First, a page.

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Photos of Jessup are rare. Here Jessup is shown in a picture that appeared in the Drake University yearbook. A pioneer in the study of UFOs, he always called for further research, saying "there is much to learn. Jessup was named for his uncle, Morris K. Jesup spelled with just one s. Jesup, a self-made man, railroad baron, banker and philanthropist, is honored with a cape in Greenland named for him. Jesup had financed several polar expeditions. The M. Jessup story, including his mysterious death, is absolutely spooky.
The man who once lived in Iowa is an icon of the unexplained, a major figure in paranormal fields, especially unidentified flying objects, or UFOs. He even coined the word UFOlogy u-fol-ogy. Jessup, who taught in Des Moines, is forever linked to the Philadelphia Experiment, a bizarre incident that has never been fully explained despite countless articles and books.
The event allegedly occurred in October , when a Navy ship, the USS Eldridge, was the subject of a top-secret war experiment. Through electromagnetic or similar technology, such as a variation of Einstein's Unified Field Theory, the ship became invisible and then was supposedly teleported from a dock in Philadelphia, Pa.
Moore in collaboration with Charles Berlitz. The Navy, which enlisted Jessup's help during an investigation after receiving a mysterious annotated copy of Jessup's first book, says such an experiment never happened. Upon graduating from high school, Jessup immediately went into the Navy, serving in , and then enrolling at the University of Michigan at Ann Arbor, also in With time out for travel, he graduated with a bachelor's degree in science in and earned a master's degree the next year.
He studied for a doctorate degree but did not graduate. Jessup became fascinated with astronomy and astrophysics, and a circuitous route brought him to Des Moines. In , he became a professor at Drake University. Today, the name Morris Jessup does not ring a bell with many people at Drake, but Mark Stumme of Drake's Cowles Library has dug up some information on the scientist's years in Des Moines.
An article Oct. Jessup comes to Drake as instructor in mathematics and astronomy with a colorful background and a wide and varied experience. While astronomy is his chief interest, amateur photography, radio and aviation are his hobbies.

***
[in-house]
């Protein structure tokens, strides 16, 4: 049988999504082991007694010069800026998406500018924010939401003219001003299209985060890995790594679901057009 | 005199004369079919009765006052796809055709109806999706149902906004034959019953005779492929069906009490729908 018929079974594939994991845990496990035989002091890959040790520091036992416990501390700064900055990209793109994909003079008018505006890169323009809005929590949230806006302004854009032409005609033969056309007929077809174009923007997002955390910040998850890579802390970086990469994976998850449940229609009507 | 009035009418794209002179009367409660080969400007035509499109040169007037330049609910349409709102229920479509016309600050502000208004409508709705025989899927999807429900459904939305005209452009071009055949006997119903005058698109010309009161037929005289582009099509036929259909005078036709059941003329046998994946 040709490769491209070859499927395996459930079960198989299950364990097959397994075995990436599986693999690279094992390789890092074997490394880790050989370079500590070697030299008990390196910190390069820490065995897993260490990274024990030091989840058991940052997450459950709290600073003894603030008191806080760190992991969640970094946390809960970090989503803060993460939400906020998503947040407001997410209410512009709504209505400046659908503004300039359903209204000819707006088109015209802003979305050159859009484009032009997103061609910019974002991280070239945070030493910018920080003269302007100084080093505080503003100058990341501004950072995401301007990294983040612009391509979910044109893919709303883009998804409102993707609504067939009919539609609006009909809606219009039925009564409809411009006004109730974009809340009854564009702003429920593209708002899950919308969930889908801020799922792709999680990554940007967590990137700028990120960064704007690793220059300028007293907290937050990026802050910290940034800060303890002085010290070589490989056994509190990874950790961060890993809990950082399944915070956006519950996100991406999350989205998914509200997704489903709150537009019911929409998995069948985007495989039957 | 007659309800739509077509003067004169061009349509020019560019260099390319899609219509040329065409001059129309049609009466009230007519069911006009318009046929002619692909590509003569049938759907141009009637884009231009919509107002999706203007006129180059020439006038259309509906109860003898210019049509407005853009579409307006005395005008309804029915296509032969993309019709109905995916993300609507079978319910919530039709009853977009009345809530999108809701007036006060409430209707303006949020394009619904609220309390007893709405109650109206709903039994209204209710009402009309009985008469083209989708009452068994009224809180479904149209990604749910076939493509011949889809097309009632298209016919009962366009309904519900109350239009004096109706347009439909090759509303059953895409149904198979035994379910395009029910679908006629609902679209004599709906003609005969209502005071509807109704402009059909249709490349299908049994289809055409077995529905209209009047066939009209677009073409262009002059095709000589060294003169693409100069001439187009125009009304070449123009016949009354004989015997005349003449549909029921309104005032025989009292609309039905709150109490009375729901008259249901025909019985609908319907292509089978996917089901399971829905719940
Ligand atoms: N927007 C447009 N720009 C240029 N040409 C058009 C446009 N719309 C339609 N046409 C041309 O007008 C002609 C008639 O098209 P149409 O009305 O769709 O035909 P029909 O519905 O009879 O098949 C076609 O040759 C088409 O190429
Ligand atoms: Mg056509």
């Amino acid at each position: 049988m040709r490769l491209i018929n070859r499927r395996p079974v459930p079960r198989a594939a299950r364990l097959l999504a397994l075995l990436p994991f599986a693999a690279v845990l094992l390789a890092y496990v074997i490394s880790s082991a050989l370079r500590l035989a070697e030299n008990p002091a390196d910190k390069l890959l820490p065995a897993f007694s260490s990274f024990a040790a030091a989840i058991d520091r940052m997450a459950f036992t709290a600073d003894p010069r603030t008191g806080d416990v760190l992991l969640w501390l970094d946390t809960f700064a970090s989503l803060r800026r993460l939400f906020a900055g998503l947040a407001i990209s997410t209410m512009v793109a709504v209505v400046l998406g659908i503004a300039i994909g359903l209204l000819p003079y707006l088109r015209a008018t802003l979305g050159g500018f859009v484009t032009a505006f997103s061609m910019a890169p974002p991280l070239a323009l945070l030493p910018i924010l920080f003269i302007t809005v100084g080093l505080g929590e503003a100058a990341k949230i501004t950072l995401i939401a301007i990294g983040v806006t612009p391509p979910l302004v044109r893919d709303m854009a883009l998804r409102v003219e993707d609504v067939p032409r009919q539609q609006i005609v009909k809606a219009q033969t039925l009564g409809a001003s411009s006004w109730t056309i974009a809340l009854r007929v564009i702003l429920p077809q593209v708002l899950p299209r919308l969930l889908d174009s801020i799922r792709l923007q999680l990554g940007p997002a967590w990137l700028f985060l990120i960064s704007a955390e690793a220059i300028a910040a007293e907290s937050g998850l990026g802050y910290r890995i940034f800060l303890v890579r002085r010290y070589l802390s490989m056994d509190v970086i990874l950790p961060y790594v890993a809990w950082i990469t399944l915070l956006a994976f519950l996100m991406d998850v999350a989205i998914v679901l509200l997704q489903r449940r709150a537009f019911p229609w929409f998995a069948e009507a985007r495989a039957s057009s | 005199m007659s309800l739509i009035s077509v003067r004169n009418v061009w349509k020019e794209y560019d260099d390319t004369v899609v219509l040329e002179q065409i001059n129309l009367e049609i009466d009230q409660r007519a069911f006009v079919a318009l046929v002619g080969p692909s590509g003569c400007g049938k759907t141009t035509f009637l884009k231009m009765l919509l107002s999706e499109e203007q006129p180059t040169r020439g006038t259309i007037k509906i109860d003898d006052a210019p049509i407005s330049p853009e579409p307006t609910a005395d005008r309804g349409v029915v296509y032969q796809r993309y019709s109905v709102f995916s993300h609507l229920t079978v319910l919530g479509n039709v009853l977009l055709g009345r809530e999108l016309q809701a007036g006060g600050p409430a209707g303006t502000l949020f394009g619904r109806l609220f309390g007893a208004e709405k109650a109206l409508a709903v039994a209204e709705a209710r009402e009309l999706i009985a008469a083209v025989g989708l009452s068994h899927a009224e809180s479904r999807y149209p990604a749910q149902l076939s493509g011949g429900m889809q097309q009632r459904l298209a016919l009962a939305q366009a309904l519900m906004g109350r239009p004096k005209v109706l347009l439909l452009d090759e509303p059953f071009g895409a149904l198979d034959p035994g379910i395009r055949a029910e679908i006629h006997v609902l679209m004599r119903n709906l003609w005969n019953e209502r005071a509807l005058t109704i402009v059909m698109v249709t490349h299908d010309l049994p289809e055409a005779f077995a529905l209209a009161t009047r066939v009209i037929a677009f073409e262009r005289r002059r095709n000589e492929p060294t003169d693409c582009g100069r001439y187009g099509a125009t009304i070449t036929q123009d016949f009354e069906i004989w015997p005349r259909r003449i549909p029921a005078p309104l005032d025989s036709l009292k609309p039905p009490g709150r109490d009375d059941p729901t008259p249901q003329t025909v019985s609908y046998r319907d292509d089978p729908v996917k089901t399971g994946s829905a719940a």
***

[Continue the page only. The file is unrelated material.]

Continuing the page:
A Des Moines Register article May 16, , said Jessup would lead 15 students on a study tour of six Latin American nations that summer, and said he had previously made three trips to that area.
Department of Agriculture, and last summer he and Mrs. Jessup traveled extensively in South America en route to South Africa," the article said. Jessup was pictured in the Drake yearbook, the Quax, with other members of the Drake math club. In the s and s, Jessup, who had left Iowa, took a particular interest in the new field of UFOs - flying saucers.
With a move to Washington, D. On the evening of April 20, , Jessup was found moments from death, slumped over the wheel of his station wagon in a Dade County park near his Florida home. A hose attached to the car's exhaust pipe had filled the car's interior with carbon monoxide.
No suicide note was ever found, and no autopsy was performed. Jessup reportedly was working on a new book about the Philadelphia Experiment. Was Jessup silenced - murdered because he knew too much? The controversy continues. Click here to give us feedback or to suggest a famous Iowan for a future profile.
The Case for the UFO
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The Case For the Ufo
Photos of Jessup are rare. Here Jessup is shown in a picture that appeared in the Drake University yearbook. A pioneer in the study of UFOs, he always called for further research, saying "there is much to learn. Jessup was named for his uncle, Morris K. Jesup spelled with just one s.